Ischemic cell injury
-blood flow impairment leads to oxygen deprivation
-anaerobic metabolism leads to chemical and pH imbalances
-generation of injurious free radical species
-O2 good and bad (can produce partially reduced species that can react to other molecules in body)
-short periods of ischemia may be reversible
What are some consequences of decreased ATP during cell injury?
-reversible changes seen with transient ischemia
-Persistent ischemia can lead to cell death
What are the consequences of mitochondrial dysfunction?
-necrosis or apoptosis
What are some injuries that increased cytosolic calcium may inflict on a cell?
Mechanisms of membrane damage in cell injury
-decrease in O2 and increase in cytosolic Calcium are typically seen in ischemia but may accompany other forms of cell injury
-ROS are often produced on reperfusion of ischemic tissues
What are the Reactive Oxygen Species (ROS)?
-Lipid peroxide radicals
Role of activated oxygen species in human diseases
Cell death diagram
What are some characteristics of necrotic cells?
-Spectrum of morphological changes that follow cell death in living organism
-largely due to progressive destructive action of enzymes on the injured cells
-Necrotic cells are unable to maintain membrane integrity and their contents often leak out
-causes inflammation in the surrounding tissue
-require hours to develop in tissue (4-12 hrs in myocardial necrosis)
What is autolysis
The digestion of tissue by intracellular enzymes that leaks after death of the organism
Morphology of necrotic cells under light microscopy
-increase of eosinophilia
-loss of the normal basophils a imparted by the RNA in the cytoplasm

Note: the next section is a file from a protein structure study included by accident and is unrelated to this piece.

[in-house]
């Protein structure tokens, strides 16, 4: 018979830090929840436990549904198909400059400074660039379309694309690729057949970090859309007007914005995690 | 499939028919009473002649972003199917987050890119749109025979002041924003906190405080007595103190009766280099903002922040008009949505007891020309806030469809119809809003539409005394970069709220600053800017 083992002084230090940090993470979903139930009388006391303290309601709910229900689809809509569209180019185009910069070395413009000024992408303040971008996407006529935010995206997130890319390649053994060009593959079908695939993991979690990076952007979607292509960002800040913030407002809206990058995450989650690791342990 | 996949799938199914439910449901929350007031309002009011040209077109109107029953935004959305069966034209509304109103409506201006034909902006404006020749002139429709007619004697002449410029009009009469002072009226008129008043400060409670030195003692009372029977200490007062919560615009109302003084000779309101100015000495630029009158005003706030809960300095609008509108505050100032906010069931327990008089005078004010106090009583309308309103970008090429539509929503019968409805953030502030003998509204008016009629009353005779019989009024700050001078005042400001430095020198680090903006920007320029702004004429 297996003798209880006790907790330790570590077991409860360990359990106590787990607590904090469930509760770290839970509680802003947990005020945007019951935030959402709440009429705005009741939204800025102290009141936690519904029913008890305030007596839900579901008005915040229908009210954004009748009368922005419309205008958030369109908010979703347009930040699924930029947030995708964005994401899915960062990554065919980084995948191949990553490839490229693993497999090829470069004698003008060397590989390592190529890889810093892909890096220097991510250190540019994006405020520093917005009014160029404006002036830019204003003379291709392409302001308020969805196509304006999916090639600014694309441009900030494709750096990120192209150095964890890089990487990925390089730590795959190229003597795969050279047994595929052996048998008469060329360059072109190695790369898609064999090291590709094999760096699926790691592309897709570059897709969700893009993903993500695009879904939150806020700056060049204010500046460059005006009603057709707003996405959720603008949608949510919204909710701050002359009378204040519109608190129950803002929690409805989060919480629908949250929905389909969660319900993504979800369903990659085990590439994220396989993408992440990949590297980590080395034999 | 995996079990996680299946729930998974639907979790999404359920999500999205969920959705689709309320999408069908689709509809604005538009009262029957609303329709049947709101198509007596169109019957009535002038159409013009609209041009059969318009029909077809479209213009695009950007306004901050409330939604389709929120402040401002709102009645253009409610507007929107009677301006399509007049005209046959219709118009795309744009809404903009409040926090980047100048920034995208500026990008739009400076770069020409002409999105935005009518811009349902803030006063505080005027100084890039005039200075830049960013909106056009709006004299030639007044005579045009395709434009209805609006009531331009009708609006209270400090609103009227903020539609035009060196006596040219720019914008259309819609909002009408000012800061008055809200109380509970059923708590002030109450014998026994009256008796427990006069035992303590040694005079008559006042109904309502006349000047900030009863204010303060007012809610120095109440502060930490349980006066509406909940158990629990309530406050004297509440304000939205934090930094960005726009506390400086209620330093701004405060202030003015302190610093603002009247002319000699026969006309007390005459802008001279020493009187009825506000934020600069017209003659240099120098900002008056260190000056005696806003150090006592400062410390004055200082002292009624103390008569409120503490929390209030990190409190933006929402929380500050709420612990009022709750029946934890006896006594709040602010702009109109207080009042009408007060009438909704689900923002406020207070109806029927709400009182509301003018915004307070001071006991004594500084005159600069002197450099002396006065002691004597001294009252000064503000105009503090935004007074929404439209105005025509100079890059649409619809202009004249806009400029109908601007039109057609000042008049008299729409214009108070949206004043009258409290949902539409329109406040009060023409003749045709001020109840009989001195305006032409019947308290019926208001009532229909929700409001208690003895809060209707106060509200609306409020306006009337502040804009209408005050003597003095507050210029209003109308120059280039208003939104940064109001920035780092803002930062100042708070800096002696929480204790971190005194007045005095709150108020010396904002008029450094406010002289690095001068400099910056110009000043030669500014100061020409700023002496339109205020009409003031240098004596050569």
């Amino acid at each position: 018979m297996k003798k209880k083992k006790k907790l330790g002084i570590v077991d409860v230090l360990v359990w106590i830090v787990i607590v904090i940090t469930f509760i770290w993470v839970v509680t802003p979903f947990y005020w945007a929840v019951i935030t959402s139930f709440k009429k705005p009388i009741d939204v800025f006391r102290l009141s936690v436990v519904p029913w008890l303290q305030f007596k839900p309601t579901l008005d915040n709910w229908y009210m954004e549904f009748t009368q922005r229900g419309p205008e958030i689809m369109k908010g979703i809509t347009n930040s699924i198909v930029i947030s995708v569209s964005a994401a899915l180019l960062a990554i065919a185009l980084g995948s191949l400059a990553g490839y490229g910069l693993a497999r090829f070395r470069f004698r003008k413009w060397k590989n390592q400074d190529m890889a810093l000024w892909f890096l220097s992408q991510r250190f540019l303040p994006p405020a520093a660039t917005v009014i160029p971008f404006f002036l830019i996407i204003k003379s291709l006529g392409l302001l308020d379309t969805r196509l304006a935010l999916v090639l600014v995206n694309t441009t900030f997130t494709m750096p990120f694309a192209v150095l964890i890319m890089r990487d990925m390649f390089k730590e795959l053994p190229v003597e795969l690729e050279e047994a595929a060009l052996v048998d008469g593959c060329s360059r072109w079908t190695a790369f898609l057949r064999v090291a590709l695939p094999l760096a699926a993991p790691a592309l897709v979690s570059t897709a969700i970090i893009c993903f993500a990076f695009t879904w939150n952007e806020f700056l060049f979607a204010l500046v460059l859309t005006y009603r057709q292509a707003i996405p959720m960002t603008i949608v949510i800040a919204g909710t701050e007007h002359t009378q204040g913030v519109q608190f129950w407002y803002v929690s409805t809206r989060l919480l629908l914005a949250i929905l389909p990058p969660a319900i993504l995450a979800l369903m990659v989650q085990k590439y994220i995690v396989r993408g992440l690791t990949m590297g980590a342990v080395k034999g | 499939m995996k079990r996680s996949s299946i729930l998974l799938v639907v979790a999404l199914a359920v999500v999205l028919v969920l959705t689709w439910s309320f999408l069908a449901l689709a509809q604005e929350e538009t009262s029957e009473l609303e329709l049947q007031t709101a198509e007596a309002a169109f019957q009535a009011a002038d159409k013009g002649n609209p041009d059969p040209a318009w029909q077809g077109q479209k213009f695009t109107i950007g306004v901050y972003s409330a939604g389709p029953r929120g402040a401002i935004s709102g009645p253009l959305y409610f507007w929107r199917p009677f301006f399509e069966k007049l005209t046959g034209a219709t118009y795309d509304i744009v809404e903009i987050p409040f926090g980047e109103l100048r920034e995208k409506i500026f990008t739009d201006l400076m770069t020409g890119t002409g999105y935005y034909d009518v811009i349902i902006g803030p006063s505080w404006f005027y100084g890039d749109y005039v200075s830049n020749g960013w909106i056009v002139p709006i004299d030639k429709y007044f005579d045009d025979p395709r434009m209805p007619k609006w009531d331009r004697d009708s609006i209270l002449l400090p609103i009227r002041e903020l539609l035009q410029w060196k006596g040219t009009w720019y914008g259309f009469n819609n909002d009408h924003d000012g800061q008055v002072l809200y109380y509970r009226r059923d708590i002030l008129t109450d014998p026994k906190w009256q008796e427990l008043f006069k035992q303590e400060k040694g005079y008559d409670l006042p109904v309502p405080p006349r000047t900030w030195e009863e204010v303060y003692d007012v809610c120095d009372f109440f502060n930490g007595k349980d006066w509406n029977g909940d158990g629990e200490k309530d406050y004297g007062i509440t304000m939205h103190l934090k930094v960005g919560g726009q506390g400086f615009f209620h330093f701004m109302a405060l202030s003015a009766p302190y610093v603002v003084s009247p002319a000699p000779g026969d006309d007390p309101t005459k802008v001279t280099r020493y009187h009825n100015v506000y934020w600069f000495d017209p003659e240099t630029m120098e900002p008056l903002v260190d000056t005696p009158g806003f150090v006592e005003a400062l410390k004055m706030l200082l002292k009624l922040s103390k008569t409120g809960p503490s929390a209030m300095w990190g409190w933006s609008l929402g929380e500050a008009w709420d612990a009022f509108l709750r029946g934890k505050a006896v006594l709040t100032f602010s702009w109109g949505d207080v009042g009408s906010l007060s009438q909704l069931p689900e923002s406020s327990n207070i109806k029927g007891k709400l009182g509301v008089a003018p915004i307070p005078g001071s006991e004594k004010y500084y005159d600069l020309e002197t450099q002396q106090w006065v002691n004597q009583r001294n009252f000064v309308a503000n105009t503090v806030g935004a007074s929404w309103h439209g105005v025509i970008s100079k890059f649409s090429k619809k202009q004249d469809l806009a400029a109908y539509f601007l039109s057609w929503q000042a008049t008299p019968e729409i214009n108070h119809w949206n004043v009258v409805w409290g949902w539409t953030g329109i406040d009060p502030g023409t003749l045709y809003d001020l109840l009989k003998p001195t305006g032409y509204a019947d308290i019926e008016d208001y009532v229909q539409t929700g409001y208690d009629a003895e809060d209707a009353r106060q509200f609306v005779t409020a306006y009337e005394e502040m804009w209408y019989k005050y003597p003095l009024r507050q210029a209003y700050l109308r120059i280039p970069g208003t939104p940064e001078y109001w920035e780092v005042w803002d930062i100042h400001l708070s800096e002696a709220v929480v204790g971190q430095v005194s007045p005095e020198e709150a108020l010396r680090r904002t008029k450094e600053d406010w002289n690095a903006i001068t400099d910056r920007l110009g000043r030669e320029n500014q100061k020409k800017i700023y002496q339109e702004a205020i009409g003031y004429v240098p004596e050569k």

-Increased binding of eosin to denatured intracytoplasmic proteins
-Glassy appearance due to loss of glycogen particles
-Vacuolated cytoplams due to enzymatic digestion
-Dead cells may be replaced by myelin figures
What are myelin figures?
Large, whirled phospholipid masses
Morphology of Necrotic cells under electron microscopy
-overt discontinuities in plasma membranes
-marked dilation of mitochondria
-intracytoplasmic myelin figures
-amorphous osmiophilic debris
-aggregates of fluffy material representing denatured protein
What are the 3 patterns of nuclear change during necrosis?
-they are all due to nonspecific breakdown of DNA
Fading the basophils of the chromatin due to DNase activity
Nuclear shrinkage and increased basophilia
-seen in adoptive cell death
-Fragmentation of the nucleus
-With time the nucleus disappears
What are the 6 types of necrosis?
-preservation of basic cell outline at least for a few days
-gross- pallor area with firm texture
-micro: acidophilus, coagulated, anucleated cells may persist for weeks
-ultimately removed by fragmentation and phagocytosis of the cellular debris by scavenger leukocytes
-Most often seen in the central nervous system
-disappearance of recognizable cells following hypoxic death and/or bacterial infection
-Bacterial or fungal infections stimulate the accumulation of inflammatory cells
-complete digestion of the dead cells by the inflammatory cells turns tissue into a liquid viscous mass
-Shares features of both coagulation and liquefaction necrosis
-Gross: architecture not preserved but tissue not liquefied; soft and cheese-like white material
. amorphous granular debris of fragmented cells with affinity for acidophilus dyes
-Dry and wet gangrene depending on the site
-interruption of blood supply to a limb or to a segment of bowel
-with superimposed bacterial infection, Liquefactive action of bacteria and leukocytes leads to wet gangrene
-morphological appearance depend on tissue involved bacterial actions
-Release of pancreatic enzymes with auto-digestion of pancreatic parenchyma
-trauma to fat cells
-Gross: visible chalky white areas (fat saponification)
-Micro: shadowy outlines of necrotic fat cells, with basophillic calcium deposits and acute inflammation
-often associated with immune-mediated vasculitis
-deposition of fibrin-like proteinaceous material in walls of arteries
.insudaion and accumulation of plasma protein
. Homogeneously eosinophilic zone may represent necrosis or accumulated plasma protein
-program cell death
-cellular suicide mechanism